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The U.S.’s lagging commitment to religious freedom
Robert P. George and Katrina Lantos Swett ("The Washington Post," August 21, 2013)
Robert P. George is chairman of the U.S. Commission on International Religious Freedom. Katrina Lantos Swett is a vice chairwoman of the commission.
Although religious freedom is a pivotal human right, critical to national security and global stability, key provisions of the landmark International Religious Freedom Act are being neglected years after its passage. A number of studies demonstrates the link between freedom of religion and societal well-being, while its absence correlates closely with instability and violent religious extremism, including terrorism. Many governments, including those topping the U.S. foreign policy and security agendas, perpetrate or tolerate acts of religious repression, such as arbitrary detention, torture and murder.
The International Religious Freedom Act provides vital tools, including identifying and sanctioning the world’s worst violators. But over many years and different administrations, the executive branch has not employed them fully or in a timely manner. With a key deadline for action arriving this month, it is time to confront this unwise failure to act.
When the act was passed in 1998, it made the promotion of religious freedom an official U.S. foreign policy priority and established at the State Department an ambassador-at-large for international religious freedom. The legislation also created a bipartisan and independent U.S. Commission on International Religious Freedom, on which we serve, to monitor this right worldwide and make policy recommendations to Congress, the secretary of state and the president.
Congress gave the legislation real teeth through a groundbreaking enforcement mechanism: requiring annual administration review and designation of “countries of particular concern,” defined as those governments engaging in or allowing “systematic, ongoing, egregious” violations.
While the law provides the administration with flexibility in how it will pressure those countries, the review and designation process is not discretionary. The law requires it. Whatever one’s view of appropriate sanctions for violators, there can be little disagreement on the imperative of bearing witness to abuses.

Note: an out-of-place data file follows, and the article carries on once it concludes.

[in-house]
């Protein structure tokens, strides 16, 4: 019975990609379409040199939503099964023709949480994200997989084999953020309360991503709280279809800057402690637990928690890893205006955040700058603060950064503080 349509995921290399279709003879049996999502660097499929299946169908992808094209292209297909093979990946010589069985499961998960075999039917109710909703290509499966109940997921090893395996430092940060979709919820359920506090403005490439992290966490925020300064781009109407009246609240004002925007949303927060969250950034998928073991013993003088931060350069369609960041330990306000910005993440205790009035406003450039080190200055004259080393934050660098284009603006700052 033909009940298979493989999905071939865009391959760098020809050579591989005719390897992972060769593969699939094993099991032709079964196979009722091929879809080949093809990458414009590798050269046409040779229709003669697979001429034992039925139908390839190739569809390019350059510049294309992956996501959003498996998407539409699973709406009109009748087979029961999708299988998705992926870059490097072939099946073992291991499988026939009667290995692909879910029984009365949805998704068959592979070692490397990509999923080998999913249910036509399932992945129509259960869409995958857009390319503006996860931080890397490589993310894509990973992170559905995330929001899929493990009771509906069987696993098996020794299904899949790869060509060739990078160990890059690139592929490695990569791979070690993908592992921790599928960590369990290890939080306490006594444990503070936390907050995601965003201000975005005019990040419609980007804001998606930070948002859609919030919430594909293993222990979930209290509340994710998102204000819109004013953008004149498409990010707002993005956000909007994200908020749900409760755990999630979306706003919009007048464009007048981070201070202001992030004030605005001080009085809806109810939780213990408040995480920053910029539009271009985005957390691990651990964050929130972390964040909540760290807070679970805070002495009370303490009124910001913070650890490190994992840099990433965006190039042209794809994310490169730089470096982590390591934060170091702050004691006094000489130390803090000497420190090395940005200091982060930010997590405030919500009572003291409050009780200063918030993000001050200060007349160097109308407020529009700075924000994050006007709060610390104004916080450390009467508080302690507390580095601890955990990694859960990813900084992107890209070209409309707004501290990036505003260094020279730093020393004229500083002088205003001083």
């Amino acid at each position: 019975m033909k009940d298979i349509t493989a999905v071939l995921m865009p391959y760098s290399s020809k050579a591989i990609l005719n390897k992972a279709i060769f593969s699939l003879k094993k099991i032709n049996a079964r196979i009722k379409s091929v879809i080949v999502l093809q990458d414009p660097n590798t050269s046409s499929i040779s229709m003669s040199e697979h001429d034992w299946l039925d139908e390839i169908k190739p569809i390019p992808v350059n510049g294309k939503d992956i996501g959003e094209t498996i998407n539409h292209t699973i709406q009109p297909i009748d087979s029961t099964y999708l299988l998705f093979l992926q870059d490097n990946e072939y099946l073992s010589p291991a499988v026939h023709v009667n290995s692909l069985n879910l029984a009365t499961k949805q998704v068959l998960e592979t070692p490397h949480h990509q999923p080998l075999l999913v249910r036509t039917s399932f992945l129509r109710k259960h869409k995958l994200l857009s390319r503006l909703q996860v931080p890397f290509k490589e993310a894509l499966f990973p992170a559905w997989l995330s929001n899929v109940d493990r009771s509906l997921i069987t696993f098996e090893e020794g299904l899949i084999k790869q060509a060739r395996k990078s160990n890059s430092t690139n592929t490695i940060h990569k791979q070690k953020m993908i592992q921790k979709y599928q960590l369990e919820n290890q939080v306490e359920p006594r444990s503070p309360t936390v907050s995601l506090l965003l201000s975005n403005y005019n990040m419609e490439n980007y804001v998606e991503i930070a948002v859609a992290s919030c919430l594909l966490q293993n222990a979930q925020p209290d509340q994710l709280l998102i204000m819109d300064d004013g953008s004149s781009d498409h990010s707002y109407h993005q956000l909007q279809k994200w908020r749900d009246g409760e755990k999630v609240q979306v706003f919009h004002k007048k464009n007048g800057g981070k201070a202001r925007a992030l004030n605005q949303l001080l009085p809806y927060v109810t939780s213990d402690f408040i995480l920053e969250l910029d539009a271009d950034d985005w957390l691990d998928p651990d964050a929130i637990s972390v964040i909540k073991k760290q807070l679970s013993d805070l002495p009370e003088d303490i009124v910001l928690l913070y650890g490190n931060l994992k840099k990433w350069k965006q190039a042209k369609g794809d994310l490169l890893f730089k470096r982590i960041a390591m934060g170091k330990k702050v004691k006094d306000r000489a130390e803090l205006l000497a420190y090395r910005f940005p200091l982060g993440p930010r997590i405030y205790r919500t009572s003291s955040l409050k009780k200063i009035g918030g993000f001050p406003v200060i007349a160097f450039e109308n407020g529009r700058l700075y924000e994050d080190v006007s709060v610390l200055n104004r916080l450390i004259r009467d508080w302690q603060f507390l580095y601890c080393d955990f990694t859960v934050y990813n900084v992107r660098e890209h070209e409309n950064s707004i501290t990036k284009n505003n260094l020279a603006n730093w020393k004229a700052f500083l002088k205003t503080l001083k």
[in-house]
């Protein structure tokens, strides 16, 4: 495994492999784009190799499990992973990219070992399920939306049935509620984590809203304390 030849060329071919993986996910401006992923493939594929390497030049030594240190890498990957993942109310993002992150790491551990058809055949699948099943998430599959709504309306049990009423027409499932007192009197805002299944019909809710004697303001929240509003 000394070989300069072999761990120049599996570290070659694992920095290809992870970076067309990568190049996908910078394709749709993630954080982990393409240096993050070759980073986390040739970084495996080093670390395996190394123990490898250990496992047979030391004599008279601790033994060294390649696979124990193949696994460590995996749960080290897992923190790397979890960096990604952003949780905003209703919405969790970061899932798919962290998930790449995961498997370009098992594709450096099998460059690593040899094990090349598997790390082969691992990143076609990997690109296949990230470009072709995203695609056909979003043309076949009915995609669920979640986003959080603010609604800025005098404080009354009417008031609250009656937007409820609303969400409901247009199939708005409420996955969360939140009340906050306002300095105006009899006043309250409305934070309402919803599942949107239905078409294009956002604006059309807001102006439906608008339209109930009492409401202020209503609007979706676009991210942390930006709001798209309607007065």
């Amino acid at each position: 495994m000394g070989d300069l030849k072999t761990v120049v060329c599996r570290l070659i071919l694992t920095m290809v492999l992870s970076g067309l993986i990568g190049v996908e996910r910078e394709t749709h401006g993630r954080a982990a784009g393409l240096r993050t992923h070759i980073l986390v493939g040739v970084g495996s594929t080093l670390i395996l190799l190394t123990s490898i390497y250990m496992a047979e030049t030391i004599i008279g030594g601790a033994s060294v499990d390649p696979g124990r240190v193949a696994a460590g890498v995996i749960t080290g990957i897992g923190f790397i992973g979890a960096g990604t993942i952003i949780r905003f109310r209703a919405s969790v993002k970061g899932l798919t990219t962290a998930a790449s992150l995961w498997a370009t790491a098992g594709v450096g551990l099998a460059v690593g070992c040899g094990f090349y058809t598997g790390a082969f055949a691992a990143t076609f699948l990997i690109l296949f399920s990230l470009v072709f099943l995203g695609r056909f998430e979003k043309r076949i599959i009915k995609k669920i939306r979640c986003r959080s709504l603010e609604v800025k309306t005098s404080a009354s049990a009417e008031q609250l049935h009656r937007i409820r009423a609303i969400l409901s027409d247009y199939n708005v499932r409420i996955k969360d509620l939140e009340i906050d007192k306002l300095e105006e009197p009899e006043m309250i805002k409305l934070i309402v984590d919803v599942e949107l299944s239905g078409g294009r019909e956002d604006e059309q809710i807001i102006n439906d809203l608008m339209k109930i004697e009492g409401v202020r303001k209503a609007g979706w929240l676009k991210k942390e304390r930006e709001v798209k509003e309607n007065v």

Unfortunately, neither Republican nor Democratic administrations have consistently designated countries that clearly meet the standard for offenders. The Bush administration issued several designations in its first term but let the process fall off track in its second. The Obama administration issued designations only once during its first term, in August 2011.
The result? Violators such as Egypt, Pakistan and Vietnam are escaping the accountability that the International Religious Freedom Act is meant to provide.
Even those nations currently designated as “countries of particular concern” could escape accountability if there are no designations this month; under the law, countries remain designated until removed, but any corresponding penalties expire after two years. Without new designations, sanctions attached in 2011 to Burma, China, Eritrea, Iran, North Korea and Sudan will expire this month. And while those countries are subject to sanctions under other U.S. laws, allowing the International Religious Freedom Act’s sanctions authority to expire would send the disturbing message that the United States won’t implement its own law on religious freedom.
To be sure, the Obama administration has taken some positive steps. It created a State Department working group on religion and foreign policy and this month established a new faith-based office, both tasked with religious engagement.
Also this month, Secretary of State John Kerry announced a U.S. Strategy on Religious Leader and Faith Community Engagement. As our commission has recommended, promoting religious freedom is among the three key objectives of this engagement.
Engagement should be part of any strategy for the promotion of religious freedom. But what will move gross offenders to stop persecuting individuals if not the credible threat of consequences? By letting the process of designating offenders atrophy, the United States surrenders its leverage while creating a chilling precedent for other rights. If this process is allowed to wither, what will happen to similarly designed programs such as the tiered system of the Trafficking in Persons Report, which was modeled on this approach?
The process of designating countries of particular concern works when deployed as intended — that is, not as a single bludgeon but as a targeted tool. When diplomacy is combined with the prospect or reality of such designations and attendant sanctions or other specific diplomatic and related actions, repressive governments — including Vietnam and Turkmenistan — have made meaningful changes. Moreover, countries often consider such a designation a stigma and blow to their world standing. Because a designation of concern is rightly perceived as an important factor in a country’s relationships with the United States, it can create political will for reform where none otherwise would exist.
For the sake of freedom and security, it is time to apply the International Religious Freedom Act fully and the country designation process decisively. Congress has the right and the duty to press the executive branch to do so.